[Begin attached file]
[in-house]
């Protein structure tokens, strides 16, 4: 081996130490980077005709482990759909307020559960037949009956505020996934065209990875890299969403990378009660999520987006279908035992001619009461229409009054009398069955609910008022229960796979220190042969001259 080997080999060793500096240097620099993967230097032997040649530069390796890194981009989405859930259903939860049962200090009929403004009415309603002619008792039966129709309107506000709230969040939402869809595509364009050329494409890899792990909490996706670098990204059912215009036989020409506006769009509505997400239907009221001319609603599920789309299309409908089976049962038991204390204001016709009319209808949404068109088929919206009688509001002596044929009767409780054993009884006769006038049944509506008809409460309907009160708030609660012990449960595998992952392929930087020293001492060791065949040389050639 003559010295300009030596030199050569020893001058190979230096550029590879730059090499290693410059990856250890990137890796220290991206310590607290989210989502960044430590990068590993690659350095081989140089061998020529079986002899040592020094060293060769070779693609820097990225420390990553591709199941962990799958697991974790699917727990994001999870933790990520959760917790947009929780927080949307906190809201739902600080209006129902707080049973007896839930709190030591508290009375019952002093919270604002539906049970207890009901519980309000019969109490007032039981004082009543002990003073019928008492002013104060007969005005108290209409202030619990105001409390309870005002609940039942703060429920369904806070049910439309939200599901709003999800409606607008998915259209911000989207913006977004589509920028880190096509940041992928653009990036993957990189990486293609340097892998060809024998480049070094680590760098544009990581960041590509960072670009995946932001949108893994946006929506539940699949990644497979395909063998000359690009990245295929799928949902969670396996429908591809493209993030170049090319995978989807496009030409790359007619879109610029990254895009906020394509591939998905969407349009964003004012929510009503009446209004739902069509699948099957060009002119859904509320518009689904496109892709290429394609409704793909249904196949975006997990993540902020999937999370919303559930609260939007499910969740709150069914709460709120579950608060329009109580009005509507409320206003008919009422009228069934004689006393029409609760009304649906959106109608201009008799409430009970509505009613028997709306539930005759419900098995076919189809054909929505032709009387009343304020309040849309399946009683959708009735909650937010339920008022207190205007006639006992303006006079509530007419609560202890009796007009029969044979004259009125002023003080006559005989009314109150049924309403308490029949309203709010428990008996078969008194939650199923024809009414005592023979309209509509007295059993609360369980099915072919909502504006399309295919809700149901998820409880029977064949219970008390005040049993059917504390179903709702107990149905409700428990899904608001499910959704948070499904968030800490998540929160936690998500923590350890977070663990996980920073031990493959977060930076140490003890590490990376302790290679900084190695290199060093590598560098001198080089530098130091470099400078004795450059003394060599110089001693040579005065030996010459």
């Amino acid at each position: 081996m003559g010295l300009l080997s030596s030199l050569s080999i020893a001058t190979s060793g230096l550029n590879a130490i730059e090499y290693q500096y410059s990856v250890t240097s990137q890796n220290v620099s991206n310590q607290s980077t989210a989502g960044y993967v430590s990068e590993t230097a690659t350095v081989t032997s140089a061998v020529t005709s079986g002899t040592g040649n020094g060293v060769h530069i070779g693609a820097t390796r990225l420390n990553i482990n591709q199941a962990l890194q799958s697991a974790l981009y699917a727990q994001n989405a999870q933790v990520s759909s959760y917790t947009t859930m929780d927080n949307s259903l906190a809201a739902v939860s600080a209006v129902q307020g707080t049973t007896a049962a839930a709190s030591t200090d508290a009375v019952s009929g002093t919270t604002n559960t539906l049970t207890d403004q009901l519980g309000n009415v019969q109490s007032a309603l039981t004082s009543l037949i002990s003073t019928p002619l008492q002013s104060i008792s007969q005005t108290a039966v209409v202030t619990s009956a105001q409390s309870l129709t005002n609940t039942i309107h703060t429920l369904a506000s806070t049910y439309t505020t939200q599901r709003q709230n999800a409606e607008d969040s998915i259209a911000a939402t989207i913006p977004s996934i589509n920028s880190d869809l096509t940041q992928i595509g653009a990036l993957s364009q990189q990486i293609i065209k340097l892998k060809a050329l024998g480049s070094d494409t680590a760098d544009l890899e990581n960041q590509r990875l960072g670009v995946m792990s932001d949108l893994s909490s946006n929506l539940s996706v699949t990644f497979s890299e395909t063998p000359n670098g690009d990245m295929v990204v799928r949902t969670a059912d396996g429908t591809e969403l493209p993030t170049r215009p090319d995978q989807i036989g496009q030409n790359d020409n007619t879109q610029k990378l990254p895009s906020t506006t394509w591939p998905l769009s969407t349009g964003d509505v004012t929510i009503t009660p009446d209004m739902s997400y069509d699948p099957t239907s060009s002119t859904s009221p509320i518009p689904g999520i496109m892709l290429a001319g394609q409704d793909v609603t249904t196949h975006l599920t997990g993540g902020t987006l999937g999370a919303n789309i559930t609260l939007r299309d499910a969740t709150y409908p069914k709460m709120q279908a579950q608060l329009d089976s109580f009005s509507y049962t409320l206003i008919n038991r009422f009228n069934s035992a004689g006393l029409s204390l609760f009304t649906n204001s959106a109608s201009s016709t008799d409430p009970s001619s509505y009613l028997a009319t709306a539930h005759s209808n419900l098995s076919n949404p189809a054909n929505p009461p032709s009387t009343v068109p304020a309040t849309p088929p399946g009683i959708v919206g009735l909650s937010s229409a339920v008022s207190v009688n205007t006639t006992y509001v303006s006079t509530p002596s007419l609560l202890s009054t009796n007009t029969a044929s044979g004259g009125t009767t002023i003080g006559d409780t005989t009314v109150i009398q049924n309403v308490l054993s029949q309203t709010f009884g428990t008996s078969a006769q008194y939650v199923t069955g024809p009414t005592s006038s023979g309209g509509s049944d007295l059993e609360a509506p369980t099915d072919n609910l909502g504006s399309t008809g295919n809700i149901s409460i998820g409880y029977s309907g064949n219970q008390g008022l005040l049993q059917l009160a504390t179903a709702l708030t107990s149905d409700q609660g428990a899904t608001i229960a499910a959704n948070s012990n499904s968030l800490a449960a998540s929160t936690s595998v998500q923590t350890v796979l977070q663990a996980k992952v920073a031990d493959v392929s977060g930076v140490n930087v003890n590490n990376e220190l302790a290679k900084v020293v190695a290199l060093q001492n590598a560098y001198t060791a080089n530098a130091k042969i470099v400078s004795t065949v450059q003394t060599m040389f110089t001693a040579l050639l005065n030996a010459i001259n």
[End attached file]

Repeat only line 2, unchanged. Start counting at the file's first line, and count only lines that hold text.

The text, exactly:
């Protein structure tokens, strides 16, 4: 081996130490980077005709482990759909307020559960037949009956505020996934065209990875890299969403990378009660999520987006279908035992001619009461229409009054009398069955609910008022229960796979220190042969001259 080997080999060793500096240097620099993967230097032997040649530069390796890194981009989405859930259903939860049962200090009929403004009415309603002619008792039966129709309107506000709230969040939402869809595509364009050329494409890899792990909490996706670098990204059912215009036989020409506006769009509505997400239907009221001319609603599920789309299309409908089976049962038991204390204001016709009319209808949404068109088929919206009688509001002596044929009767409780054993009884006769006038049944509506008809409460309907009160708030609660012990449960595998992952392929930087020293001492060791065949040389050639 003559010295300009030596030199050569020893001058190979230096550029590879730059090499290693410059990856250890990137890796220290991206310590607290989210989502960044430590990068590993690659350095081989140089061998020529079986002899040592020094060293060769070779693609820097990225420390990553591709199941962990799958697991974790699917727990994001999870933790990520959760917790947009929780927080949307906190809201739902600080209006129902707080049973007896839930709190030591508290009375019952002093919270604002539906049970207890009901519980309000019969109490007032039981004082009543002990003073019928008492002013104060007969005005108290209409202030619990105001409390309870005002609940039942703060429920369904806070049910439309939200599901709003999800409606607008998915259209911000989207913006977004589509920028880190096509940041992928653009990036993957990189990486293609340097892998060809024998480049070094680590760098544009990581960041590509960072670009995946932001949108893994946006929506539940699949990644497979395909063998000359690009990245295929799928949902969670396996429908591809493209993030170049090319995978989807496009030409790359007619879109610029990254895009906020394509591939998905969407349009964003004012929510009503009446209004739902069509699948099957060009002119859904509320518009689904496109892709290429394609409704793909249904196949975006997990993540902020999937999370919303559930609260939007499910969740709150069914709460709120579950608060329009109580009005509507409320206003008919009422009228069934004689006393029409609760009304649906959106109608201009008799409430009970509505009613028997709306539930005759419900098995076919189809054909929505032709009387009343304020309040849309399946009683959708009735909650937010339920008022207190205007006639006992303006006079509530007419609560202890009796007009029969044979004259009125002023003080006559005989009314109150049924309403308490029949309203709010428990008996078969008194939650199923024809009414005592023979309209509509007295059993609360369980099915072919909502504006399309295919809700149901998820409880029977064949219970008390005040049993059917504390179903709702107990149905409700428990899904608001499910959704948070499904968030800490998540929160936690998500923590350890977070663990996980920073031990493959977060930076140490003890590490990376302790290679900084190695290199060093590598560098001198080089530098130091470099400078004795450059003394060599110089001693040579005065030996010459």